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nave

[neyv] /neɪv/
noun
1.
the principal longitudinal area of a church, extending from the main entrance or narthex to the chancel, usually flanked by aisles of less height and breadth: generally used only by the congregation.
Origin
1665-1675
1665-75; < Medieval Latin nāvis, Latin: ship; so called from the resemblance in shape
Can be confused
knave, naval, nave (see synonym study at knave)
Dictionary.com Unabridged
Based on the Random House Dictionary, © Random House, Inc. 2014.
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Examples for nave
  • The forum will be held in the nave and will cover both the architectural and historical significance of the cathedral.
  • You'll see the whole story painted on the ceiling of the main nave.
  • For now, the crossing and the chapels around the apse are open, reached through a shed that runs through the nave.
  • The gunboat would nave shelled the guerrillas, but that they protected themselves with the prisoners they had captured.
  • He would nave farms for the loyal from the plantations of the rebels.
  • Separating the choir from the nave was a bronze rail.
  • The soft hues of its murals-pink, pale blue and white-give the nave an airy feel.
  • In that nave and in the adjoining aisles knelt or stood the rapt throng of worshipers.
  • He commissioned the three-nave cathedral in the sixth century.
  • The nave was likely only joined to the tower after that was finished.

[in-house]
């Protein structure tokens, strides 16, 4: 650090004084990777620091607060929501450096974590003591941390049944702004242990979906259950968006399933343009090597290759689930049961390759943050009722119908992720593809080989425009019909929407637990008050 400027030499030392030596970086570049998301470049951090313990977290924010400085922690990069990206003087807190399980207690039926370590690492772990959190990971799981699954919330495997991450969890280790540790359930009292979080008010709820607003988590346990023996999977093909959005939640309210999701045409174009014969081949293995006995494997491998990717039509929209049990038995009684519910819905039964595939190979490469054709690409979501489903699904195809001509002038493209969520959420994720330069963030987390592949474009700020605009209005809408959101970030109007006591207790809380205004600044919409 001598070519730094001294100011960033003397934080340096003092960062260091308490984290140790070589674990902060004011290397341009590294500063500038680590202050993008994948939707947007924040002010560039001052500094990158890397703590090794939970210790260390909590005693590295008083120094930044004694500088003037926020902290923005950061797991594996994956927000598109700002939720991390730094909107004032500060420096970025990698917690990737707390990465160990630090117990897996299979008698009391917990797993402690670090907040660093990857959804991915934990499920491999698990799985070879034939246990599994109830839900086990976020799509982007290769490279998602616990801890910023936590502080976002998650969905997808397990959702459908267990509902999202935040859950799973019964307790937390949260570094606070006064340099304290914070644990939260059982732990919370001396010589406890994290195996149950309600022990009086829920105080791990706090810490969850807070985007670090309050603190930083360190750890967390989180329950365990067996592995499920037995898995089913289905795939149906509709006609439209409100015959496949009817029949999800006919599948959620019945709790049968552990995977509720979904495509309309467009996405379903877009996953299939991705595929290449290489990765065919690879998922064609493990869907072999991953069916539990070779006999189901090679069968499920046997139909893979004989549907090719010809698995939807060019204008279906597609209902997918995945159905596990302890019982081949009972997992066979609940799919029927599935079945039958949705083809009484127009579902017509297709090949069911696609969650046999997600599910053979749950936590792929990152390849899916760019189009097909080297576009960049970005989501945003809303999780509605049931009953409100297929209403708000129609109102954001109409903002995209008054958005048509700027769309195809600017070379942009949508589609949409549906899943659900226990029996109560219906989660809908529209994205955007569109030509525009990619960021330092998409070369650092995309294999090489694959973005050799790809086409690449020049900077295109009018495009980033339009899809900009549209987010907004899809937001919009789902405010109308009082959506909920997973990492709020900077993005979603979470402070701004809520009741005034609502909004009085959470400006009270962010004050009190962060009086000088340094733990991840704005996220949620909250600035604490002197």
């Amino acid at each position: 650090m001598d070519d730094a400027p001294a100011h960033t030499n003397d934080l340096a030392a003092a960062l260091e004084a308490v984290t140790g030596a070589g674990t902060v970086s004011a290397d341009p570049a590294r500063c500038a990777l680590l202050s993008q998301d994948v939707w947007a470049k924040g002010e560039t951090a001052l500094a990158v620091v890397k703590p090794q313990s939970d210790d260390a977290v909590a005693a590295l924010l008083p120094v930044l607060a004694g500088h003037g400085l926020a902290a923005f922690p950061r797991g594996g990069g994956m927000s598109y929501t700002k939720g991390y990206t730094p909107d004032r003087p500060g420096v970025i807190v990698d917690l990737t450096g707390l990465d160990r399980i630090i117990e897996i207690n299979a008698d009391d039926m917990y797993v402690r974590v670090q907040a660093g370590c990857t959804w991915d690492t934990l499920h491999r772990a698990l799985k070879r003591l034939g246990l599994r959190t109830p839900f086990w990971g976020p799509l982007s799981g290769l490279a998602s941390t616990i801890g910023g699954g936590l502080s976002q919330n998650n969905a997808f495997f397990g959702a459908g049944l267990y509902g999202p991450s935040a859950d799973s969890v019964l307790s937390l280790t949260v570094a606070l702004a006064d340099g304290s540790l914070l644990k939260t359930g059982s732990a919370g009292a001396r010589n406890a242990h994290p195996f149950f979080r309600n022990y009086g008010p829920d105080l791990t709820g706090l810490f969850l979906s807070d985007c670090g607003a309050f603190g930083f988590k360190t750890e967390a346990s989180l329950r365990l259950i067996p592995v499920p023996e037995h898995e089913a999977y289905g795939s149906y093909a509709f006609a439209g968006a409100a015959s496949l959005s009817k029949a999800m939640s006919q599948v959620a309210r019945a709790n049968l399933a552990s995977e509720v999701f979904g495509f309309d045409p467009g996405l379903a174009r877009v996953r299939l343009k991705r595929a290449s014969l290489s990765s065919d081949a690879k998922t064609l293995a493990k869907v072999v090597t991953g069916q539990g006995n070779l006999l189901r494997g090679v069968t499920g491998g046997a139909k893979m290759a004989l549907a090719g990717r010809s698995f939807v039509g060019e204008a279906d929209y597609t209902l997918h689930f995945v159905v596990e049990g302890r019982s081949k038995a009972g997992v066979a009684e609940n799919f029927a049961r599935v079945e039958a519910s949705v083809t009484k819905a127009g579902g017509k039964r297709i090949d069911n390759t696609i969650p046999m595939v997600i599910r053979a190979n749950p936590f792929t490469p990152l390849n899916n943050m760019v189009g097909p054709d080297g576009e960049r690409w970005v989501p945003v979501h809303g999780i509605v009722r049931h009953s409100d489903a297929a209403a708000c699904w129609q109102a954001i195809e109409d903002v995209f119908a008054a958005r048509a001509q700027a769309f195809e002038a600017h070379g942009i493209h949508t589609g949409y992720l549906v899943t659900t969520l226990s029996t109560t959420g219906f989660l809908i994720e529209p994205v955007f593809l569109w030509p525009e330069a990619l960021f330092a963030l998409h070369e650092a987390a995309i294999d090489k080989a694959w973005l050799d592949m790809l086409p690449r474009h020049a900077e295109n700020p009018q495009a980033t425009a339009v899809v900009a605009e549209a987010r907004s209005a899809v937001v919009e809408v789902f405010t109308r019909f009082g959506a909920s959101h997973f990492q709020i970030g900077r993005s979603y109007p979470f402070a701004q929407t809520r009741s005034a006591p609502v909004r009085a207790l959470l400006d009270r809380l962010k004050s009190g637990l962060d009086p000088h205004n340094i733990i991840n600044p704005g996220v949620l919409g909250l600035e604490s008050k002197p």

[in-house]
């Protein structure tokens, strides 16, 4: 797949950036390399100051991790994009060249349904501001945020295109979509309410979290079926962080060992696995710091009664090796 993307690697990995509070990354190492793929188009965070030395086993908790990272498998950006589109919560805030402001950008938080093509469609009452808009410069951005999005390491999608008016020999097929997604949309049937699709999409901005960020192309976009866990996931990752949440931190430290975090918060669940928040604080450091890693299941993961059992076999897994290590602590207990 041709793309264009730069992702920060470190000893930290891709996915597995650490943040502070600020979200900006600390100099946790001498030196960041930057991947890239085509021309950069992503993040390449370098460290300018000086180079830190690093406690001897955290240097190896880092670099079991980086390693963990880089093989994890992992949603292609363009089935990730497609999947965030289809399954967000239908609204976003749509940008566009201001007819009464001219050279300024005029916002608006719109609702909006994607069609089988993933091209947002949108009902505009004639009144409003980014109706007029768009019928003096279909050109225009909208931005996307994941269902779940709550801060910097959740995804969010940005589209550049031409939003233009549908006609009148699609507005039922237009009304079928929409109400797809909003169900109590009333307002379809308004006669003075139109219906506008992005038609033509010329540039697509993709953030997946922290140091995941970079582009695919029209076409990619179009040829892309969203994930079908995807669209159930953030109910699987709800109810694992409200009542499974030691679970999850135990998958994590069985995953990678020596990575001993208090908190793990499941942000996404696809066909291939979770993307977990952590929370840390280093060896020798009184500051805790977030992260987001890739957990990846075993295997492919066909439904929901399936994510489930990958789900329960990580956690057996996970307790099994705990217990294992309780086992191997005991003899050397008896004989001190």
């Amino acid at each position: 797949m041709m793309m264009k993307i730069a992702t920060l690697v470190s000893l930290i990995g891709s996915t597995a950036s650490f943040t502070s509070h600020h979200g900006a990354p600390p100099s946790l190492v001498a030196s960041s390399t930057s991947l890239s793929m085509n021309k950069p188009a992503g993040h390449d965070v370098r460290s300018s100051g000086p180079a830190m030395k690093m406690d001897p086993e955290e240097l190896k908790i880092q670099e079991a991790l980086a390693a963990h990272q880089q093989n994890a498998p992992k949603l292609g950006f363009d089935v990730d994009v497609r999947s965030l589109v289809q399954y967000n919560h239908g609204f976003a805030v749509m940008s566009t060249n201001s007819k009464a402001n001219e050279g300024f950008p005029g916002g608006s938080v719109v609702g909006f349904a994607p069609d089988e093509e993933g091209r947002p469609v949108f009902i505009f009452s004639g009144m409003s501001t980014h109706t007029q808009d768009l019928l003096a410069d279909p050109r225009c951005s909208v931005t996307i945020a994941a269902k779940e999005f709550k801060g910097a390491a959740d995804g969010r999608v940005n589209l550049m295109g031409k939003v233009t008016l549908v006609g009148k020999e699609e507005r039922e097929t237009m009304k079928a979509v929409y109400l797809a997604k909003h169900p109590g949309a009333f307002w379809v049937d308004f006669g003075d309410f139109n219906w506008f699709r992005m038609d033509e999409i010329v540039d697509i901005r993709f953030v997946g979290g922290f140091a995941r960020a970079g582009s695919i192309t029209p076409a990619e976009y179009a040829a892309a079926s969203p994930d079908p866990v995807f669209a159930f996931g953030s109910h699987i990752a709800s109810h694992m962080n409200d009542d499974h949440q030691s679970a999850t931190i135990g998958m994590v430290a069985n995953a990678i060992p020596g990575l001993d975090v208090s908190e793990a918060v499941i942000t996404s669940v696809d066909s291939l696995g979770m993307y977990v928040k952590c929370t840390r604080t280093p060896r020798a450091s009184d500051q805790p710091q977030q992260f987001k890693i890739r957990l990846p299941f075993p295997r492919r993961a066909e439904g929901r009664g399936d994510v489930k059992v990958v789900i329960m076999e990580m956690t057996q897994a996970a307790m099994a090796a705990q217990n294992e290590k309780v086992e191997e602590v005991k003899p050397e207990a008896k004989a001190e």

British Dictionary definitions for nave

nave1

/neɪv/
noun
1.
the central space in a church, extending from the narthex to the chancel and often flanked by aisles
Word Origin
C17: via Medieval Latin from Latin nāvis ship, from the similarity of shape

nave2

/neɪv/
noun
1.
the central block or hub of a wheel
Word Origin
Old English nafu, nafa; related to Old High German naba
Collins English Dictionary - Complete & Unabridged 2012 Digital Edition
© William Collins Sons & Co. Ltd. 1979, 1986 © HarperCollins
Publishers 1998, 2000, 2003, 2005, 2006, 2007, 2009, 2012
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Word Origin and History for nave
nave
"main part of a church," 1673, from Sp. or It. nave, from M.L. navem (nom. navis) "nave of a church," from L. navis "ship" (see naval), on some fancied resemblance in shape.
nave
"hub of a wheel," O.E. nafu, from P.Gmc. *nabo-, perhaps connected with the root of navel (q.v.) on notion of centrality (cf. L. umbilicus "navel," also "the end of a roller of a scroll," Gk. omphalos "navel," also "the boss of a shield").
Online Etymology Dictionary, © 2010 Douglas Harper
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7
9
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